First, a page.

The Wilds offers a zipline tour over several of the animal pastures. There are two tours; one that includes 10 ziplines and a shorter option that includes five ziplines. The longer Zipline Safari tour lasts approximately 2.5 hours and costs $89 per person (or $69 per person if you are staying on property). The shorter Zipline Overlook tour lasts approximately 1.5 hours and costs $59 per person. This tour is also offered at sunset and there is a special full moon option as well.
The Wilds also offers horseback tours. These tours take place across the road from the main pastures of The Wilds so I am not sure how many animals you are able to view on this tour. The tours last about an hour and cost $30 per person (or $20 per person if you are staying on property). There is also a Sunset Horseback Riding Tour that includes a dinner buffet and a two hour tour.
Another tour offered by The Wilds seemed to be very popular with fans of the National Geographic television show Secrets of the Zoo. This tour takes guests on a special variation of a Wildside Tour led by one of the Animal Management team members who appear on the Secrets of the Zoo television show. It seemed that several of the people visiting The Wilds on our visit did so specifically to participate in this tour. This tour lasts about 2.5 hours and costs $250 per person. Maybe after watching the show we will try out this tour on our next visit.
What to pack
There are several items I would recommend packing for a trip to The Wilds. I recommend packing as if you were going on an African Safari. You will definitely want to bring your binoculars and cameras. If you are only able to participate in the Open-air Safari, I recommend bringing a zoom lens. If you have a GoPro, I highly recommend bringing it along. We got some great shots of the animals (especially on the Wildside Tour). You will also want to bring sunscreen and bug spray– especially if you are visiting in the summer.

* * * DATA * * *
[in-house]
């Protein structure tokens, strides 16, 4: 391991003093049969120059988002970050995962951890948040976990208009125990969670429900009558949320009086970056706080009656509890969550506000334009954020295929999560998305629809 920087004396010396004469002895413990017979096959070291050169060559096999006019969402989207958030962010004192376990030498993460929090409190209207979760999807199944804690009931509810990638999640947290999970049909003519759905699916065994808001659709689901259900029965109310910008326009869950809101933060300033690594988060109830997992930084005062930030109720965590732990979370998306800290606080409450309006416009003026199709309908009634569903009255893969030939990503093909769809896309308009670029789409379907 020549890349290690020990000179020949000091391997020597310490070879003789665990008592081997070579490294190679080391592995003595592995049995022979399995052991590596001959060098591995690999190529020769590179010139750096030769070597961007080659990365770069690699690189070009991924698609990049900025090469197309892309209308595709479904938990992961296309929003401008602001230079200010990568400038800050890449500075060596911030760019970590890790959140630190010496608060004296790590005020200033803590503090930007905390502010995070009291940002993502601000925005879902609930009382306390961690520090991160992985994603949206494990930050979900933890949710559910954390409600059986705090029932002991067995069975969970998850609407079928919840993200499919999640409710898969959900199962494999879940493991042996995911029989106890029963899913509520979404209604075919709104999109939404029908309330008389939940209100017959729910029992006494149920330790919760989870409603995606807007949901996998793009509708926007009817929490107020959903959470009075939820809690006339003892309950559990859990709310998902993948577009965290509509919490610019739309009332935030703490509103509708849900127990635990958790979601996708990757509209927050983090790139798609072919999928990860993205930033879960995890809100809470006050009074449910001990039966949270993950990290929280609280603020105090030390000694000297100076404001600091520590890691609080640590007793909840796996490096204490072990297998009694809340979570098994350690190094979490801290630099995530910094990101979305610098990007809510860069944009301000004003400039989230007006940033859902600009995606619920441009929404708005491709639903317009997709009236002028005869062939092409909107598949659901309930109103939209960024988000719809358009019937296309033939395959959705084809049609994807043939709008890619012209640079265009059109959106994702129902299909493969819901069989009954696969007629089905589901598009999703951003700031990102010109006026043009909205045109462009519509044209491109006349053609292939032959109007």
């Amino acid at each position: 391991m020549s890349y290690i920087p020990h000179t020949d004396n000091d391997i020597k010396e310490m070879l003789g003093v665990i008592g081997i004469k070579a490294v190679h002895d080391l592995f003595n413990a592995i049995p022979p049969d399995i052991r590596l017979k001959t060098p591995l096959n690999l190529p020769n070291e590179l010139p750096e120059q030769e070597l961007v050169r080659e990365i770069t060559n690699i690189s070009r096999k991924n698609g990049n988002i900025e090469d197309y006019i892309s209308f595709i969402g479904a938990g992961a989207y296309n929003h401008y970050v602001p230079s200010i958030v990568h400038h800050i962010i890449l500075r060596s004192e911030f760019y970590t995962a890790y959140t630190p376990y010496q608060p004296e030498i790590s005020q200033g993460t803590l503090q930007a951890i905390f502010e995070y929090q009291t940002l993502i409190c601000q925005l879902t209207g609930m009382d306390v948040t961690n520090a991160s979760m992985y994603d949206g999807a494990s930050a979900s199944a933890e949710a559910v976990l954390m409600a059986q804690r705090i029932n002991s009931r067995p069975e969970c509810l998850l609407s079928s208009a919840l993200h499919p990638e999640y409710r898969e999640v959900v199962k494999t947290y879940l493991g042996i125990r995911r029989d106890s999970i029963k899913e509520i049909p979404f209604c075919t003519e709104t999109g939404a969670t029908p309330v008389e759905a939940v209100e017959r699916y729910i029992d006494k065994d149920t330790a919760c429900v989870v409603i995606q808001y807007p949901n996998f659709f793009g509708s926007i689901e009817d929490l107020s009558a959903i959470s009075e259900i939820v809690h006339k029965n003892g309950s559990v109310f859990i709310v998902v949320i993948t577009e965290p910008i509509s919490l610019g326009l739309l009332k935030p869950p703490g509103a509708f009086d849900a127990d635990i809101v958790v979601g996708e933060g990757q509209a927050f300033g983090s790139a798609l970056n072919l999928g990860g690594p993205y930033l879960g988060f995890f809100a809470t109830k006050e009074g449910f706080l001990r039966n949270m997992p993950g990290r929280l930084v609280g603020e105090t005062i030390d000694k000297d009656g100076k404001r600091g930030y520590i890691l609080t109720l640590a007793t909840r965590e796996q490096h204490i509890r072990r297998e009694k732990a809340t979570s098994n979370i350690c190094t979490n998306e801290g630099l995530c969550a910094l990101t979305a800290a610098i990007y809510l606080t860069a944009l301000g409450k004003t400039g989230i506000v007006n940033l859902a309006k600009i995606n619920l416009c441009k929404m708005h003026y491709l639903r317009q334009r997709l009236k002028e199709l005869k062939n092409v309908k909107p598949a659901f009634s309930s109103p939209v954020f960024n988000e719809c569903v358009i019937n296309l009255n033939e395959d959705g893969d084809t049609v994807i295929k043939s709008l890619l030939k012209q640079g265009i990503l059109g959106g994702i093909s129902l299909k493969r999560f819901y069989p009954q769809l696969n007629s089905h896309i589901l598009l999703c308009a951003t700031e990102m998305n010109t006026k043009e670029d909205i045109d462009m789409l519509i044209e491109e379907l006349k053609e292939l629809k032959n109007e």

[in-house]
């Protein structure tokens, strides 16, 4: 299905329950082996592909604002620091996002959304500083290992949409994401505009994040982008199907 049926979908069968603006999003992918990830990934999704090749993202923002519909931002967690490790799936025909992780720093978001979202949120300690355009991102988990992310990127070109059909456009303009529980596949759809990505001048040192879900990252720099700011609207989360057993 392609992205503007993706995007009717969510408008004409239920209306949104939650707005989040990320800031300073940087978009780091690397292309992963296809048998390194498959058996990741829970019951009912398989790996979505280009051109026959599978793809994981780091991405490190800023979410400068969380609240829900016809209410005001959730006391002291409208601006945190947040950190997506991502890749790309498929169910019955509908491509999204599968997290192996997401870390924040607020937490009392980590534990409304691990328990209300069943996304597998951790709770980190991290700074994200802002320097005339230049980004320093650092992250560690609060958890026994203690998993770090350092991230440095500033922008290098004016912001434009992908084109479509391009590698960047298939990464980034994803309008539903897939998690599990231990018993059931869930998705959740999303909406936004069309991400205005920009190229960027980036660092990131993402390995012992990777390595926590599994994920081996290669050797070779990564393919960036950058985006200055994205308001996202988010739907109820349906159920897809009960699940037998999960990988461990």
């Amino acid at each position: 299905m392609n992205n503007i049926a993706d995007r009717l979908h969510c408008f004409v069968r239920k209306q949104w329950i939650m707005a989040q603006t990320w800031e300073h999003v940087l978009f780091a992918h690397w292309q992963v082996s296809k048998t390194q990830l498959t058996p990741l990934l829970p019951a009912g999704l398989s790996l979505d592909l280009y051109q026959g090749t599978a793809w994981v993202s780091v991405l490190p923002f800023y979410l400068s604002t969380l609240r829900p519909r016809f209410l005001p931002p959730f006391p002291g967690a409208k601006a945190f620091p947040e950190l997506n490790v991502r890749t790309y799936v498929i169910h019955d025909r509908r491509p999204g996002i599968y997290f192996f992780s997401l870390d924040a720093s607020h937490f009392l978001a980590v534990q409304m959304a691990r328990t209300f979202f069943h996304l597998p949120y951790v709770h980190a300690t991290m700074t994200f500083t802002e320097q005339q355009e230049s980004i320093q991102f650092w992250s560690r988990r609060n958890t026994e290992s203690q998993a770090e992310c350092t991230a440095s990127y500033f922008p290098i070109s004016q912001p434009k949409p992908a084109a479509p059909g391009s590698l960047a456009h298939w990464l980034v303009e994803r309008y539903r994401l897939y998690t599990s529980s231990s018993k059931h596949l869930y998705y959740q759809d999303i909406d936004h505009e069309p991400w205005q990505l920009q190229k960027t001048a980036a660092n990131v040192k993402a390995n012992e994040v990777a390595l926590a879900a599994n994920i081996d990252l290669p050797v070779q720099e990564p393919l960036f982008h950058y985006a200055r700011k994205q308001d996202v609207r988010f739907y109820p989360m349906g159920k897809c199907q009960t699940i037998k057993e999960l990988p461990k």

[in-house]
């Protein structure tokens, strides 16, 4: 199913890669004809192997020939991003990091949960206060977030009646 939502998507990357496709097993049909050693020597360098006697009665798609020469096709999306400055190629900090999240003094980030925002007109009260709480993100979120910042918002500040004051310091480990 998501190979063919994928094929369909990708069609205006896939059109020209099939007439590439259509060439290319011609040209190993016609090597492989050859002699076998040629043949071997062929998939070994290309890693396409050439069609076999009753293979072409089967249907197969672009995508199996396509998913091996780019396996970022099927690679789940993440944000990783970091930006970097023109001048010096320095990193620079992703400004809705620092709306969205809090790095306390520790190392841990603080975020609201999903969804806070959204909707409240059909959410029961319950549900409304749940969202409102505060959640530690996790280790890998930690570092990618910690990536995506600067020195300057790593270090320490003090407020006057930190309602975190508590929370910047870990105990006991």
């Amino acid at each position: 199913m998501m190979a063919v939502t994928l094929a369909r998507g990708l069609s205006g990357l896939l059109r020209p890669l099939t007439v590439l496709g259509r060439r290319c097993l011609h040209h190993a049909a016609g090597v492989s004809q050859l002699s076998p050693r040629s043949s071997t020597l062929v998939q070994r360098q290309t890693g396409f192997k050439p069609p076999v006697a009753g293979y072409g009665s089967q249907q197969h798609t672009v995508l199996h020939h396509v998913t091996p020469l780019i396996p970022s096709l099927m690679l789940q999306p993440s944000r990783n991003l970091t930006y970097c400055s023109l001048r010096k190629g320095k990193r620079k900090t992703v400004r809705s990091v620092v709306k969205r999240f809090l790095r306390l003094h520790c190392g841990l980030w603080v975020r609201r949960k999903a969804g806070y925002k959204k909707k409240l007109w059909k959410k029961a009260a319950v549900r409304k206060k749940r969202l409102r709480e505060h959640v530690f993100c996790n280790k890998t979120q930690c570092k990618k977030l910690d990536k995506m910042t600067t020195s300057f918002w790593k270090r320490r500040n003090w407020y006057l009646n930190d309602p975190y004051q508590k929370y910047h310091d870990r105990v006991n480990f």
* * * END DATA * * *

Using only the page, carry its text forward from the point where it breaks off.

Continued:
In terms of attire, I recommend comfortable shoes. Some tours, like the Wildside and Zipline Tours, require close-toed shoes. Depending on when you visit, you might also want to dress in layers. It can get very cool riding in the tour vehicles.
I would absolutely encourage anyone to plan a trip to The Wilds. They are open May through October, but you can stay in the cabins or the lodge year round and schedule a winter Wildside Tour. If you want to visit, you might consider staying on-property. Brian and I stayed for two nights in one of the traditional yurts. You can read all about our stay here.
Have you ever been to The Wilds or to another conservation park? What was your favorite part of that experience?